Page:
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Diagnostic logging in Business Connectivity Services overview (SharePoint Foundation 2010)

 

Applies to: SharePoint Foundation 2010

Topic Last Modified: 2011-08-05

You can troubleshoot issues related to Microsoft Business Connectivity Services on servers that are running Microsoft SharePoint Foundation 2010 by using event logs and trace logs on either client or server. Also, each entry to the event log or trace log has an associated Activity ID that can be used to track a problem from the server to the external data source.

noteNote
In addition to the logging methods discussed in this topic, you can use Microsoft System Center Operations Manager Management Pack to monitor a solution that is based on Microsoft Business Connectivity Services. For more information about how to configure System Center Operations Manager Management Pack, see the guide included in the management pack download at Microsoft SharePoint 2010 Products Management Pack (http://go.microsoft.com/fwlink/?LinkId=184971).

In this article:

For solutions that are based on Microsoft Business Connectivity Services, diagnostic logging occurs on servers that are running Microsoft SharePoint Foundation. There are two logs: the event log and the trace log. They both record diagnostic information that Microsoft Business Connectivity Services generate. Event logs record error messages. Trace logs contain more in-depth information, such as stack traces and informational messages. In general, trace logs provide more details than event logs.

Each logged item of information includes an Activity ID, which is a unique GUID value. Activity ID values can also be sent to external systems when a Create, Update, or Delete operation occurs on an item. By using Activity IDs, an action can be traced from the server or client to the external data source. For more information about Activity IDs, see About Activity IDs .

You can set the level of diagnostic logging for the event log and for the trace log. This will limit the types and amount of information that will be written to each log. The following tables define the levels of logging available for the event log and trace log:

Event log levels

Level Definition

None

No logging occurs.

Critical

This message type indicates a serious error that has caused a major failure in the solution.

Error

This message type indicates an urgent condition. All error events should be investigated.

Warning

This message type indicates a potential problem or issue that might require attention. Warning messages should be reviewed and tracked for patterns over time.

Information

Information messages do not require any action, but they can provide valuable data for monitoring the state of your solution.

Verbose

This event log level corresponds to lengthy events or messages.

Trace log levels

Level Definition

None

No trace logs are written.

Unexpected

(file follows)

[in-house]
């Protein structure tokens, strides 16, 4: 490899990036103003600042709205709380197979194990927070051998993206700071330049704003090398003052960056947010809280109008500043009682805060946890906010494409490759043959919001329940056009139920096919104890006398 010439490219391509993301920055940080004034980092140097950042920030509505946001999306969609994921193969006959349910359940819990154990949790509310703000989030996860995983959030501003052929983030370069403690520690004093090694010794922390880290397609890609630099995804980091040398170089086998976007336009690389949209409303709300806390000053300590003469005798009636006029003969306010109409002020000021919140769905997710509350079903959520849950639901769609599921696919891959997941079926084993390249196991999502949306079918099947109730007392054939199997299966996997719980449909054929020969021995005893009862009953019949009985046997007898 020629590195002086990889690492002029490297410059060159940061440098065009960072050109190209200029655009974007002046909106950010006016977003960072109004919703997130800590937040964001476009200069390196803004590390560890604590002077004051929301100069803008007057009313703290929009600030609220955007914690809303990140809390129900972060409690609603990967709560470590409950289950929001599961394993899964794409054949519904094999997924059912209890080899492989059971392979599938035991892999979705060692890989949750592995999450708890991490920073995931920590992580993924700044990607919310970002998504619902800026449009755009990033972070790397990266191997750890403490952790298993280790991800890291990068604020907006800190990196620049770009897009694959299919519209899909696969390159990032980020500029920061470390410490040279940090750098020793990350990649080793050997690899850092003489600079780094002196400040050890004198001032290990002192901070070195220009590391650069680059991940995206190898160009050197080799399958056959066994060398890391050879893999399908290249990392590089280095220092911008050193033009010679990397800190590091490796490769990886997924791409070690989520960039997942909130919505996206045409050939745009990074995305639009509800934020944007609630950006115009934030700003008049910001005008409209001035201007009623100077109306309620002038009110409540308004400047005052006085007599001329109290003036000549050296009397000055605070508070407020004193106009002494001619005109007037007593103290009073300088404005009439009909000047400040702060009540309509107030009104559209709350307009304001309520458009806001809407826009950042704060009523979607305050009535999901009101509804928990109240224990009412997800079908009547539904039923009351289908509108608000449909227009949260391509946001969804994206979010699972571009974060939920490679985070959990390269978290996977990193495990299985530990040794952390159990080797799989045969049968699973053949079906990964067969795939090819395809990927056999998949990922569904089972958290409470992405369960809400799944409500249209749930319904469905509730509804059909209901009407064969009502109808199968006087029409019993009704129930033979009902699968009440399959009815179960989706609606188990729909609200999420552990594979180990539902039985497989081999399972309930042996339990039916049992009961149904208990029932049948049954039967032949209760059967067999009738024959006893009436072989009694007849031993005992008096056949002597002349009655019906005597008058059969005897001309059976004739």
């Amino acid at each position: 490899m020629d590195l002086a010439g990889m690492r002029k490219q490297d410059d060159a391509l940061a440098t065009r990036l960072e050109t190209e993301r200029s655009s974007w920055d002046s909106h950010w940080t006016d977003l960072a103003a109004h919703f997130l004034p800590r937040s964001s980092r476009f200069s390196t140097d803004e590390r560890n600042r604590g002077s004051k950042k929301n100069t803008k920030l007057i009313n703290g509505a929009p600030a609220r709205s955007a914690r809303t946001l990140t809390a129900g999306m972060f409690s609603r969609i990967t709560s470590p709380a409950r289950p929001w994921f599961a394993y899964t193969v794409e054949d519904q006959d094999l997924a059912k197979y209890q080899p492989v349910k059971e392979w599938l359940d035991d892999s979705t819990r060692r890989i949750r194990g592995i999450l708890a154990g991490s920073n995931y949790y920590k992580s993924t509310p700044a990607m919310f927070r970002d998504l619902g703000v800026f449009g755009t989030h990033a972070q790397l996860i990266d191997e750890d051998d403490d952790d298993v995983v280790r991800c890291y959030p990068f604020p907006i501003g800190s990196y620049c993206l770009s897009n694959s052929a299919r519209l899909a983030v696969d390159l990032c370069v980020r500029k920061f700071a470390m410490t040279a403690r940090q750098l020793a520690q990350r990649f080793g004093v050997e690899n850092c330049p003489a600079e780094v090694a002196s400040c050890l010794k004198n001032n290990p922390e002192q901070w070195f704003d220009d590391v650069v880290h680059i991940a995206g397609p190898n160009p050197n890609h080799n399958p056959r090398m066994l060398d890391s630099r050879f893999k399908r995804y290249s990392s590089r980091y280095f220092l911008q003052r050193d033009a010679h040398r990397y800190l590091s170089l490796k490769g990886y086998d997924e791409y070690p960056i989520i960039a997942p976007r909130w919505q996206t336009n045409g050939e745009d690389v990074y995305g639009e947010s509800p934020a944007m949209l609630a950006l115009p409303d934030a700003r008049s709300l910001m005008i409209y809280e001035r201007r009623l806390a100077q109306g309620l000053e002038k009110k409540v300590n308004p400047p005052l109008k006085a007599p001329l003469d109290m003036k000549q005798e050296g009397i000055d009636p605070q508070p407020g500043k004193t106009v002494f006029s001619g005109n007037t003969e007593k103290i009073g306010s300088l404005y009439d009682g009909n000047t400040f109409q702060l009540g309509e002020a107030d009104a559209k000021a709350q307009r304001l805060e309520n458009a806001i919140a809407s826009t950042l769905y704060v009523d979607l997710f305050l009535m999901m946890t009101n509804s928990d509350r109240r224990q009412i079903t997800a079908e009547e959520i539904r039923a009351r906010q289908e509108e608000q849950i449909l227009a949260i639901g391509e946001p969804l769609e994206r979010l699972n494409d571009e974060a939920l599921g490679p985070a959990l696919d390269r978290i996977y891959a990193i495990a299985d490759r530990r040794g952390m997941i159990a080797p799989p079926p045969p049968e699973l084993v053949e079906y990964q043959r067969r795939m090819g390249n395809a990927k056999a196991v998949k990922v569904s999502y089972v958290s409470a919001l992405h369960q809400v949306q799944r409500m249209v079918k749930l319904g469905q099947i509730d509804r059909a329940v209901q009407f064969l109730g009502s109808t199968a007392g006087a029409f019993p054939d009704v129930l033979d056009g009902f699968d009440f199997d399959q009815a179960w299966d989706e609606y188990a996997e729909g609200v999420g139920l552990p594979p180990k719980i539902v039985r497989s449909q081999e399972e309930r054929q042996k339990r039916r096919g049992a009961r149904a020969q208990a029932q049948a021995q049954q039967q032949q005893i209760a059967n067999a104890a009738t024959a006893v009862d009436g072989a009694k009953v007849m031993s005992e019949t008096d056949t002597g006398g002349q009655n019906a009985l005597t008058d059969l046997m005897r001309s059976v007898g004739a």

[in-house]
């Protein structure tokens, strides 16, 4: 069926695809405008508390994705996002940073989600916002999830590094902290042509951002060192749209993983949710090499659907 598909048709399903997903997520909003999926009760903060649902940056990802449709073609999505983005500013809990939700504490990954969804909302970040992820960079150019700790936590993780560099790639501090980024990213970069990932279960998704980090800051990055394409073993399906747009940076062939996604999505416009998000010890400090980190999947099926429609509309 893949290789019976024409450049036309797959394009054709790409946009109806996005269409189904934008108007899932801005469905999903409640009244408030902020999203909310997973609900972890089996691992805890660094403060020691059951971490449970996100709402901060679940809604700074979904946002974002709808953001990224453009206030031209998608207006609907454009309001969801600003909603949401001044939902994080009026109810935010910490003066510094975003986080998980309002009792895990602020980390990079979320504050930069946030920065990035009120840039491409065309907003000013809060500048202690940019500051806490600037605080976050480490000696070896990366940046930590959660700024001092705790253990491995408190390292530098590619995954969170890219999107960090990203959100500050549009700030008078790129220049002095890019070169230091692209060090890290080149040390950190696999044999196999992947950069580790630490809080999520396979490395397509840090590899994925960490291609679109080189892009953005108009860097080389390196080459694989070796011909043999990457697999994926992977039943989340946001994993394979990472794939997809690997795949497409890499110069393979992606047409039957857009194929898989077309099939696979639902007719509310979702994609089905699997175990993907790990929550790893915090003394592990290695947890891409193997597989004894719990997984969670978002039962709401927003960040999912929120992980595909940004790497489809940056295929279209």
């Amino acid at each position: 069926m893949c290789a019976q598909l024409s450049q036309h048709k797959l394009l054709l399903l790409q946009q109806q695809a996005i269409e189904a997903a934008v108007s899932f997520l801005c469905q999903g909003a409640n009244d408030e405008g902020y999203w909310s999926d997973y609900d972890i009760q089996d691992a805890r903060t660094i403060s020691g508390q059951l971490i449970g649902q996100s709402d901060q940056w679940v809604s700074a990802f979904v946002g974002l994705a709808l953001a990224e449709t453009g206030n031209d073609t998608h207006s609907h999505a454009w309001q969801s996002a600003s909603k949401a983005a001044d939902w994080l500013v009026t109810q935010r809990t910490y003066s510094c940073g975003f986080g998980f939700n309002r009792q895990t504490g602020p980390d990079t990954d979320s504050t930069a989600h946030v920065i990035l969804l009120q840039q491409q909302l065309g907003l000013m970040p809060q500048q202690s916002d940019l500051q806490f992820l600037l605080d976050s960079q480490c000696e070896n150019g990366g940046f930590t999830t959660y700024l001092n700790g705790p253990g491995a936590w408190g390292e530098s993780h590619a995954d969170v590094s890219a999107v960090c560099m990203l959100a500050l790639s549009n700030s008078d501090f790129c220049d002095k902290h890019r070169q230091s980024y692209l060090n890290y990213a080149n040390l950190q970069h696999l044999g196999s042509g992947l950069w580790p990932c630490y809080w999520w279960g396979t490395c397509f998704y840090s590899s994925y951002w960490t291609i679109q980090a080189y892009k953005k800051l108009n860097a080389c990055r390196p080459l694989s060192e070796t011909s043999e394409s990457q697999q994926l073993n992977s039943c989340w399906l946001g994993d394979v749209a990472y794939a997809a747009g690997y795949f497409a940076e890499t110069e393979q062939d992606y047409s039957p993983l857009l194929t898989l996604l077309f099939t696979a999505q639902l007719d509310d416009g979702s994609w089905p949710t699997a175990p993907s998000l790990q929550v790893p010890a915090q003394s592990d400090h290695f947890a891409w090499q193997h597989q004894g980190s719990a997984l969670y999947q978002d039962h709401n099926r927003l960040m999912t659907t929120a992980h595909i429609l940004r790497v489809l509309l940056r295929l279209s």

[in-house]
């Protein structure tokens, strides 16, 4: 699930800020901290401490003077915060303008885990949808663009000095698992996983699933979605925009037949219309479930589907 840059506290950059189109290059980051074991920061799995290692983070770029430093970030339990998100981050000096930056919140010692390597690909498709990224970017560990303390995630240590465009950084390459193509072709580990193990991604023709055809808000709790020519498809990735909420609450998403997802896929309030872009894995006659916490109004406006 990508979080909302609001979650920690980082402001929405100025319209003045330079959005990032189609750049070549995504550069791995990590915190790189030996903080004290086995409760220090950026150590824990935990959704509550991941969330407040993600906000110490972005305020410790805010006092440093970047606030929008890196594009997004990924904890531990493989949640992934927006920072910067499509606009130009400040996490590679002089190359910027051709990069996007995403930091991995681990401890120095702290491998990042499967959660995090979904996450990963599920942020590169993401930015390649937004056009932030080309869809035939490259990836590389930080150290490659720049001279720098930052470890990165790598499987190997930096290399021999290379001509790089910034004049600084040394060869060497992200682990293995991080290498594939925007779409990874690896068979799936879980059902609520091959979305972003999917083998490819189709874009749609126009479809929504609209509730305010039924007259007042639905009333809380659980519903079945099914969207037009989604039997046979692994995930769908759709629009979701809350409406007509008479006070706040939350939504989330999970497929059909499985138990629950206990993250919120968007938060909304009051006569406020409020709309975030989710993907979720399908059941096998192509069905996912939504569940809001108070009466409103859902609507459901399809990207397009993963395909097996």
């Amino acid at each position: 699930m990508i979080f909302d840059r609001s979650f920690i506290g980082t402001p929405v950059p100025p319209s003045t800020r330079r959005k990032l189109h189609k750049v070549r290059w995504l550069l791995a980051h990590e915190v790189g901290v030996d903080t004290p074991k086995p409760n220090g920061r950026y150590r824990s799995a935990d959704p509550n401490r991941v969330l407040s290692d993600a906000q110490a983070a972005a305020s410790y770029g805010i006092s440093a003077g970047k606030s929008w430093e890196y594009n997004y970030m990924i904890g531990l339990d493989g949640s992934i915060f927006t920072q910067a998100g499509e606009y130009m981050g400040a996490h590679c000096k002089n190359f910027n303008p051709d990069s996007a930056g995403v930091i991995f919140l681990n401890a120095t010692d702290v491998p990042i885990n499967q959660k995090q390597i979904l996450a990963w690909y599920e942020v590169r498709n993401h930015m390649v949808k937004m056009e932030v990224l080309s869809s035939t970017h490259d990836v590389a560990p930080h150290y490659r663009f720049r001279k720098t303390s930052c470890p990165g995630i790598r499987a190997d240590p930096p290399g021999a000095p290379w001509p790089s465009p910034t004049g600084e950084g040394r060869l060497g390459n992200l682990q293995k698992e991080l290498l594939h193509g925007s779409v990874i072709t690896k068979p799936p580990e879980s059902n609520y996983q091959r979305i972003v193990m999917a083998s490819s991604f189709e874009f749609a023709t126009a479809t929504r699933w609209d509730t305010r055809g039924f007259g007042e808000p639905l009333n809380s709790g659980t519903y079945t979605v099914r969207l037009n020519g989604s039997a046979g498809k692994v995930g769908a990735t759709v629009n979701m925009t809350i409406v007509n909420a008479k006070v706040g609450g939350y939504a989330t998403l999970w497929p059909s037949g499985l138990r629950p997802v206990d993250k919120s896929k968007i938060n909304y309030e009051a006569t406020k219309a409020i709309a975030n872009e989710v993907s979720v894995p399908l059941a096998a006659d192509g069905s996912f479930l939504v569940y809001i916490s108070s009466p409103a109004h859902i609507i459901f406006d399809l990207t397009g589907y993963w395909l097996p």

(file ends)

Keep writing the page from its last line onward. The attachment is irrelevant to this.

This level is used to log messages about events that cause solutions to stop processing. When set to log at this level, the log will only include events at this level.

Monitorable

This level is used to log messages about any unrecoverable events that limit the solution’s functionality but do not stop the application. When set to log at this level, the log will also include critical errors (Unexpected level).

High

This level is used to log any events that are unexpected but which do not stall the processing of a solution. When set to log at this level, the log will include warnings, errors (Monitorable level) and critical errors (Unexpected level).

Medium

When set to this level, the trace log includes everything except Verbose messages. This level is used to log all high-level information about operations that were performed. At this level, there is enough detail logged to construct the data flow and sequence of operations. This level of logging could be used by administrators or support professionals to troubleshoot issues.

Verbose

When set to log at this level, the log includes messages at all other levels. Almost all actions that are performed are logged when you use this level. Verbose tracing produces many log messages. This level is typically used only for debugging in a development environment.

Diagnostic logs are useful both in development and production environments, but requirements for the level of logging will probably differ depending on the kind of environment. When planning for diagnostic logging in Microsoft Business Connectivity Services, consider the business needs and the lifecycle stage of the environment before you set the logging level.

For example, during solution design, you might, for debugging purposes, set both logging levels to Verbose to capture all the messages that are generated about the state of the system. Conversely, in a production environment, you might want to capture only messages in the categories High, Monitorable, and Unexpected for trace logs and the categories Critical and Error for event logs. Doing this will save logging disk space and limit any negative performance effects of logging.

A unique GUID value called an Activity ID is generated for each Create, Update, or Delete operation on external data in a solution based on Microsoft Business Connectivity Services. Anything related to the operation that is logged in the trace log or event log includes its Activity ID value.